By Claire Badenhorst
- The recently lifted alcohol ban has cost Distell dearly. The group – which owns brands like Hunter’s, Savanna, Amarula, and Durbanville Hills – saw its headline profit fall by 64% thanks to the alcohol curb, which ranged from an outright ban first introduced in March to restrictions around sales that are still somewhat in play. The group lost 100 million litres in sales volumes and its contribution to excise duty fell 11%. In a statement, Distell said that it has temporarily suspended dividends as part of measures introduced to improve the liquidity of the group.
- AYO Technology Solutions has been slapped with a hefty R6.5m fine by the Johannesburg Stock Exchange. According to the JSE, the IT group has been publishing financial results that are false and misleading to its shareholders, the JSE, and the public. AYO says that while it accepts the JSE’s findings and has taken significant steps to ensure it does not happen again, it’s of the opinion that IFRS accounting rules can be interpreted differently.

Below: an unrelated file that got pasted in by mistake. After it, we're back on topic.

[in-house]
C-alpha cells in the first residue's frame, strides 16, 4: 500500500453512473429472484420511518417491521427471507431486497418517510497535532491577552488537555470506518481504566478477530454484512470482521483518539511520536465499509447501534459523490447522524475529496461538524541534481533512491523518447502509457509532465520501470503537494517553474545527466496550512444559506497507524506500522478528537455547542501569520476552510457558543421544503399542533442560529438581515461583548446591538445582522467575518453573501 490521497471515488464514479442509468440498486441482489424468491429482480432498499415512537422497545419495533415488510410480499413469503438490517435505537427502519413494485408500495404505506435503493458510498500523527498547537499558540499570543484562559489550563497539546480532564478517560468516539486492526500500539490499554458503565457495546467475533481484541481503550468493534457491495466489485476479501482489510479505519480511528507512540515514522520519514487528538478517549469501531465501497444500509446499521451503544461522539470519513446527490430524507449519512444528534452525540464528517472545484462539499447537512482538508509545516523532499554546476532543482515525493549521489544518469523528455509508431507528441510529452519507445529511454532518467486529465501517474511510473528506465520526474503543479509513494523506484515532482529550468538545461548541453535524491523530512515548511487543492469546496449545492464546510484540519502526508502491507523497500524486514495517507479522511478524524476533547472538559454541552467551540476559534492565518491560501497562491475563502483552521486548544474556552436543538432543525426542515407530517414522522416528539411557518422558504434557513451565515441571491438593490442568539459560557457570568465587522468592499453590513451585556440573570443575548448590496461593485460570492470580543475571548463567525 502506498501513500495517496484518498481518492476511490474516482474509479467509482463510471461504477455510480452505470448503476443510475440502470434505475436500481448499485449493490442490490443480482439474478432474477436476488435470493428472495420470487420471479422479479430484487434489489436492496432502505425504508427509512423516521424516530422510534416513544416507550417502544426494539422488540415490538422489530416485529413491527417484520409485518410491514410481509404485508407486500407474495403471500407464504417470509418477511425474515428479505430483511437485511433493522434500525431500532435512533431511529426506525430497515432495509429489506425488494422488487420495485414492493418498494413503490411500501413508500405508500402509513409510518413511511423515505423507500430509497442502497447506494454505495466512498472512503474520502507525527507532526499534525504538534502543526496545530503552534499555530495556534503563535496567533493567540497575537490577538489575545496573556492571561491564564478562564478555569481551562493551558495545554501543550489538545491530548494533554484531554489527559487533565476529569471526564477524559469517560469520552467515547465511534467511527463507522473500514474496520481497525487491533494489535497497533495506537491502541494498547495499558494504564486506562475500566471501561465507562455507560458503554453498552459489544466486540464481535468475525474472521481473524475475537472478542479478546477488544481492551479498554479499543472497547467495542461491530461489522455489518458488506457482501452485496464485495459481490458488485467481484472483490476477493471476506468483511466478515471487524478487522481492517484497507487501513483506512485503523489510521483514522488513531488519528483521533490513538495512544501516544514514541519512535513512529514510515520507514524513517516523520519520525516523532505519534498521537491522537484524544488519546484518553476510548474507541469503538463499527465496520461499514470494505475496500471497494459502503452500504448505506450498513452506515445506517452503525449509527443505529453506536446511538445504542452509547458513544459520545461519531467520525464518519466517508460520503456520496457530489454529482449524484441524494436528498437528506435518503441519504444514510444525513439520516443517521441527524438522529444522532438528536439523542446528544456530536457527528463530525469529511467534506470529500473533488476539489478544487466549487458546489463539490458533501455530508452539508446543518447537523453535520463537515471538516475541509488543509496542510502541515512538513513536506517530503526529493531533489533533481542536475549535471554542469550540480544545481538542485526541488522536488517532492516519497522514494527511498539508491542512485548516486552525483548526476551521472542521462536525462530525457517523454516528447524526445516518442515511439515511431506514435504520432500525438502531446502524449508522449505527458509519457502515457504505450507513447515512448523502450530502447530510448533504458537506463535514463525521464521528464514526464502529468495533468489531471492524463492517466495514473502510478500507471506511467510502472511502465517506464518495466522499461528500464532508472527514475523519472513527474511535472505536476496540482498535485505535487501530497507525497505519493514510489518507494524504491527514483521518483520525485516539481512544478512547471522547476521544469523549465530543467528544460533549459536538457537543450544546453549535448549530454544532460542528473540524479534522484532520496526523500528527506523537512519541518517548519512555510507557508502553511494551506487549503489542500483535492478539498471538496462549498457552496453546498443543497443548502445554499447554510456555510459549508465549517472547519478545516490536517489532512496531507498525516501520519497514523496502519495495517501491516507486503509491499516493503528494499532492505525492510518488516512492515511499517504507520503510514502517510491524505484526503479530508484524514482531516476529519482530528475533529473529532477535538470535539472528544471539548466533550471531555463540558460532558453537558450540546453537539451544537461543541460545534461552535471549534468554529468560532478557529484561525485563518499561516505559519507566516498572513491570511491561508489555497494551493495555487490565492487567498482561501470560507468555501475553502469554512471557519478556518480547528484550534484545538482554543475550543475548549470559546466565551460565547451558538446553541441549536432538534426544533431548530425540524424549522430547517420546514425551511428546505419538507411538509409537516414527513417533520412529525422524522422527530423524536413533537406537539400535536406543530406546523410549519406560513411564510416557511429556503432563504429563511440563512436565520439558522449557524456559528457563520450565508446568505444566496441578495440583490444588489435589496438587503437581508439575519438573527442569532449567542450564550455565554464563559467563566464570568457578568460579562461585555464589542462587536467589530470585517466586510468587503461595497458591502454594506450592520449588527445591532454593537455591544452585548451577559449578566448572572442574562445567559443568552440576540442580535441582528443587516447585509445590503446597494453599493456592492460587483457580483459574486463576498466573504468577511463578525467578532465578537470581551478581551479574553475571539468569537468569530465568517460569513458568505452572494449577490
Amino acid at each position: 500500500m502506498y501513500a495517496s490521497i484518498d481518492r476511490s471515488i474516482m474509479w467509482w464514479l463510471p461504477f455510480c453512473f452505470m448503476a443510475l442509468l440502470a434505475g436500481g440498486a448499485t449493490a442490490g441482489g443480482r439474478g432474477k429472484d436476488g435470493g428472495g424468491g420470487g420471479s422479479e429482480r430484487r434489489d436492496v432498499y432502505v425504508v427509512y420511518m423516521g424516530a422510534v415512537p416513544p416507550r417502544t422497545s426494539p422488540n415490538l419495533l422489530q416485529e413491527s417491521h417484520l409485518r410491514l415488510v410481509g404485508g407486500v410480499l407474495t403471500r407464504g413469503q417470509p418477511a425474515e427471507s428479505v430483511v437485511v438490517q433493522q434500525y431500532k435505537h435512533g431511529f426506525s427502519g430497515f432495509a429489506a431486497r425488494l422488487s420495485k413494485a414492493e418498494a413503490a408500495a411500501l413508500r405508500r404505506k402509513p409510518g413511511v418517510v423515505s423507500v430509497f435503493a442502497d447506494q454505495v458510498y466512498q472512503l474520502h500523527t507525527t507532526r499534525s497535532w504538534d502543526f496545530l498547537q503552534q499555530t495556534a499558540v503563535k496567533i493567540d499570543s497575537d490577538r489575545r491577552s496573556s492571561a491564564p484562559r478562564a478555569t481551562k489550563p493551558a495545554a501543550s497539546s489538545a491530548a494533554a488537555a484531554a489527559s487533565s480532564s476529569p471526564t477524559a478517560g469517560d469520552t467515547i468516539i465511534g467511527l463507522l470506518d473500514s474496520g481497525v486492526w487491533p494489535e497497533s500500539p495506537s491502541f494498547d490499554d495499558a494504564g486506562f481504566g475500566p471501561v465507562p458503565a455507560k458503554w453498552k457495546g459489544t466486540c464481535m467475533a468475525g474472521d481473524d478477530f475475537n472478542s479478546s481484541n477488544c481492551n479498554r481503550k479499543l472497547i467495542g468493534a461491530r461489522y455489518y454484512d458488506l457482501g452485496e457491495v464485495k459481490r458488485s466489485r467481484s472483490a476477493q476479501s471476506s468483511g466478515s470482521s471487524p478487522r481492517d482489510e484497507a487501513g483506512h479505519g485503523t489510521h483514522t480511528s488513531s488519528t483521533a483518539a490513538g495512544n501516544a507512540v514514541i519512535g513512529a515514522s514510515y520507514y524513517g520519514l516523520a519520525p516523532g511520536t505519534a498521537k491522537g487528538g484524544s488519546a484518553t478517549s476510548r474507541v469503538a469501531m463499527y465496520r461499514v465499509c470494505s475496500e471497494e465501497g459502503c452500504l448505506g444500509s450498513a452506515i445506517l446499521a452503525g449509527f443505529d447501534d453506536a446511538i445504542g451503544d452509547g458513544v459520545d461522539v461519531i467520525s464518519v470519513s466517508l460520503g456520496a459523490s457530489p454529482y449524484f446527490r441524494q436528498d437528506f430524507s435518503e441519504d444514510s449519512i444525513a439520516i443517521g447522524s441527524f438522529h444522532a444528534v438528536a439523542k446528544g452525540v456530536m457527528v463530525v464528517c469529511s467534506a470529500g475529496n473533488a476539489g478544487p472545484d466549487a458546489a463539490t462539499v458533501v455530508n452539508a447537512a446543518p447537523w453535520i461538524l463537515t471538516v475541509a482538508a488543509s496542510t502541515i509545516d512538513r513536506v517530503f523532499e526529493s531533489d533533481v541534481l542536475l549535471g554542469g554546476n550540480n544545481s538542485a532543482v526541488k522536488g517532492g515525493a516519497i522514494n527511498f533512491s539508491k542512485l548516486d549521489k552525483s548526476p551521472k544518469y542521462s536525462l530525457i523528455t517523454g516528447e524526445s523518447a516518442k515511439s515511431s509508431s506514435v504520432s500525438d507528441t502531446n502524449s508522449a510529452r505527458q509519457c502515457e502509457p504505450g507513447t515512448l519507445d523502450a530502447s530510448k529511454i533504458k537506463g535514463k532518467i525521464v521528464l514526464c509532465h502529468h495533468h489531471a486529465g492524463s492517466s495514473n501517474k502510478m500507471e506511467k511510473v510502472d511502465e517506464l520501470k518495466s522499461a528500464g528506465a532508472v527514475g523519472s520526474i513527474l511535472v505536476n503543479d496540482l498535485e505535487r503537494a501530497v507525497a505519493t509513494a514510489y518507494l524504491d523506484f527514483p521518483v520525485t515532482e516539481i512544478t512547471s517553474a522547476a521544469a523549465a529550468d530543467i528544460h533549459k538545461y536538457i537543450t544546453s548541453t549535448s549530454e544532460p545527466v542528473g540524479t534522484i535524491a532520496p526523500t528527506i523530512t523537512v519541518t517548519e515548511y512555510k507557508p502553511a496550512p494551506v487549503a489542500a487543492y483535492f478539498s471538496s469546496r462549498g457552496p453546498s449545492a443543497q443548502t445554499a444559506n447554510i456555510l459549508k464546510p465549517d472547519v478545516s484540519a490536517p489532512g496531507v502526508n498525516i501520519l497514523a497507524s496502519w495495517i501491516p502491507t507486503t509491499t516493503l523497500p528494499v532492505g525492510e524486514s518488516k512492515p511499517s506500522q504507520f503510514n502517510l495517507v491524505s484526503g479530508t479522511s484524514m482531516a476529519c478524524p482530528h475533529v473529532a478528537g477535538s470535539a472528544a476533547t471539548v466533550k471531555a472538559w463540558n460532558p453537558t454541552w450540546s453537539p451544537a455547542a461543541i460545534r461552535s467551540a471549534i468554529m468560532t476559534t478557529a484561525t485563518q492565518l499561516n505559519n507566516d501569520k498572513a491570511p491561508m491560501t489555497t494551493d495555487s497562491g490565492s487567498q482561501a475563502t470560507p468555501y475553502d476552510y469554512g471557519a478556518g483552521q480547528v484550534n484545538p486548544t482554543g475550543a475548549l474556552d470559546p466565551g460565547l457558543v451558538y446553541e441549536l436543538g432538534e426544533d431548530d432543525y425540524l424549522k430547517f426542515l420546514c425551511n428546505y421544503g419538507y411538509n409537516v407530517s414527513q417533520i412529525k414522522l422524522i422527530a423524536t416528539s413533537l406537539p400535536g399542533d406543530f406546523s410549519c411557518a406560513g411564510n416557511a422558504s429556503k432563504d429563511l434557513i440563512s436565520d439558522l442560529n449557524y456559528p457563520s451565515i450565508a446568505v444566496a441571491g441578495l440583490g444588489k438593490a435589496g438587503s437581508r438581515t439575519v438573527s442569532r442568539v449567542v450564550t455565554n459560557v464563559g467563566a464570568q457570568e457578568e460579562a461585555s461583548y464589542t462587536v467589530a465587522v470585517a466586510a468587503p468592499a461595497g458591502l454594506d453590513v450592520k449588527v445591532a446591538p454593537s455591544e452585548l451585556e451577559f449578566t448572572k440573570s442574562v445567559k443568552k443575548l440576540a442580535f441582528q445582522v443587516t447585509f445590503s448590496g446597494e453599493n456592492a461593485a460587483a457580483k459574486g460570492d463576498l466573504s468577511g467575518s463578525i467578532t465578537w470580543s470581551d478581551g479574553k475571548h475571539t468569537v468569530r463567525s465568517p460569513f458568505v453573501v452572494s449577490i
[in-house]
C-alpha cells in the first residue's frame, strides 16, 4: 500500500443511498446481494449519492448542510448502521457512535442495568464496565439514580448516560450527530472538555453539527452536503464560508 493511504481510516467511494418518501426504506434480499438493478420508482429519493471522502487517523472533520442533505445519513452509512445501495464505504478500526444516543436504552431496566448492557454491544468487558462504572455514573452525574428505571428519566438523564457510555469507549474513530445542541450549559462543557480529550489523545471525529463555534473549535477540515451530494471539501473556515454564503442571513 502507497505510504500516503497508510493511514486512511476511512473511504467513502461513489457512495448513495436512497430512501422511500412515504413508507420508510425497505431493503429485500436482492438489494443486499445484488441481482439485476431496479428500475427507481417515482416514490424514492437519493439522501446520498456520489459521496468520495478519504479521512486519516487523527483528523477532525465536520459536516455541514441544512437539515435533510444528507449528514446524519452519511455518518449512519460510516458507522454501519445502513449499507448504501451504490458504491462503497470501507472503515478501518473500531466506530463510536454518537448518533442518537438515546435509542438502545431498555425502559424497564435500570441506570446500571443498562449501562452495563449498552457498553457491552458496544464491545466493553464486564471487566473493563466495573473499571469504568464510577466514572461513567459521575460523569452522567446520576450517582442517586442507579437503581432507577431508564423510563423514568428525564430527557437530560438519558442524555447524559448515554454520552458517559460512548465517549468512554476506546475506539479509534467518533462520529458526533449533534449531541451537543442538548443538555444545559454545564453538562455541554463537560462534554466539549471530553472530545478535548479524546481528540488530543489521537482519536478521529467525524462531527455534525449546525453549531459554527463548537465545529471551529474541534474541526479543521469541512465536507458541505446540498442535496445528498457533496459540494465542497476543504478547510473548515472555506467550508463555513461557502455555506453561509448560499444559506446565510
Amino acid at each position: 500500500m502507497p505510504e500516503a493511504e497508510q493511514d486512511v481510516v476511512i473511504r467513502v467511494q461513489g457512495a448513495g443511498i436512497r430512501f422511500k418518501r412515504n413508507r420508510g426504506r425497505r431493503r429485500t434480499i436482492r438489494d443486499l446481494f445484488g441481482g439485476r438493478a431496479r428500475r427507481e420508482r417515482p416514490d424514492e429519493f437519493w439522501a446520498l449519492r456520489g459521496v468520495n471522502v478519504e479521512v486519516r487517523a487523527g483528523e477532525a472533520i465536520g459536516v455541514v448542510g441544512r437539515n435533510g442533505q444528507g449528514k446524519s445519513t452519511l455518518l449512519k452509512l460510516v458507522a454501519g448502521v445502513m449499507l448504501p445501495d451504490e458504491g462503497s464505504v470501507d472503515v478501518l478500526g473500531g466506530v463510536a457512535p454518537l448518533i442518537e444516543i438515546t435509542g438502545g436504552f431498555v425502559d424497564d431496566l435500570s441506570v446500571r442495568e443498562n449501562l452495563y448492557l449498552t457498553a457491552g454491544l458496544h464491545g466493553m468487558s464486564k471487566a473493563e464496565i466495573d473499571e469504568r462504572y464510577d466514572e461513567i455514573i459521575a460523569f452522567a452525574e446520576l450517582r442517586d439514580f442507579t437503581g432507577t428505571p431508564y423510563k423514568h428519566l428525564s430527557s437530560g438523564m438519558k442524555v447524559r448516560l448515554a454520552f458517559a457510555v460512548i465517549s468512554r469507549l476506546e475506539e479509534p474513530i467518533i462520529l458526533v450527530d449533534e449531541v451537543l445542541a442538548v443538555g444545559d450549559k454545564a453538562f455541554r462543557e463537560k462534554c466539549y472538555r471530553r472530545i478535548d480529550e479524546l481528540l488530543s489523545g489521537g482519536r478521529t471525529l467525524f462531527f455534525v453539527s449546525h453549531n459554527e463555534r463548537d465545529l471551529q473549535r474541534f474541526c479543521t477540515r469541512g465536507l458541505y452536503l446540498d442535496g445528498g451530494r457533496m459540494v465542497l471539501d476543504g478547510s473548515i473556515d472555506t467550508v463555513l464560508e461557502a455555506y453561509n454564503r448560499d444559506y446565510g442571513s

- It hasn’t been business as usual for retail giant Massmart as the company suffered a headline loss of more than R1bn in the past six months. This was despite the fact that online sales surged by 95% during this period. The company, which includes Makro and Game, said that trading restrictions on liquor, tobacco, building materials, DIY and general merchandise were responsible for a significant drop in revenue.
- UK bookmaker Betfred has offered up to R925m for SA’s Phumelela Gaming and Leisure, which is currently in business rescue. Phumelela is SA’s biggest horse racing business, contributing some R800m to the economy each year. It operates four racecourses and owns Betting World, which has nearly 70 retail outlets and an online platform. Phumelela filed for business rescue in May, but received a generous supply of emergency funding from the Oppenheimer family to keep afloat. Now, BetFred has proposed an offer of between R875m and R925m for all of Phumelela’s assets, plus it will throw in R650m to keep creditors at bay.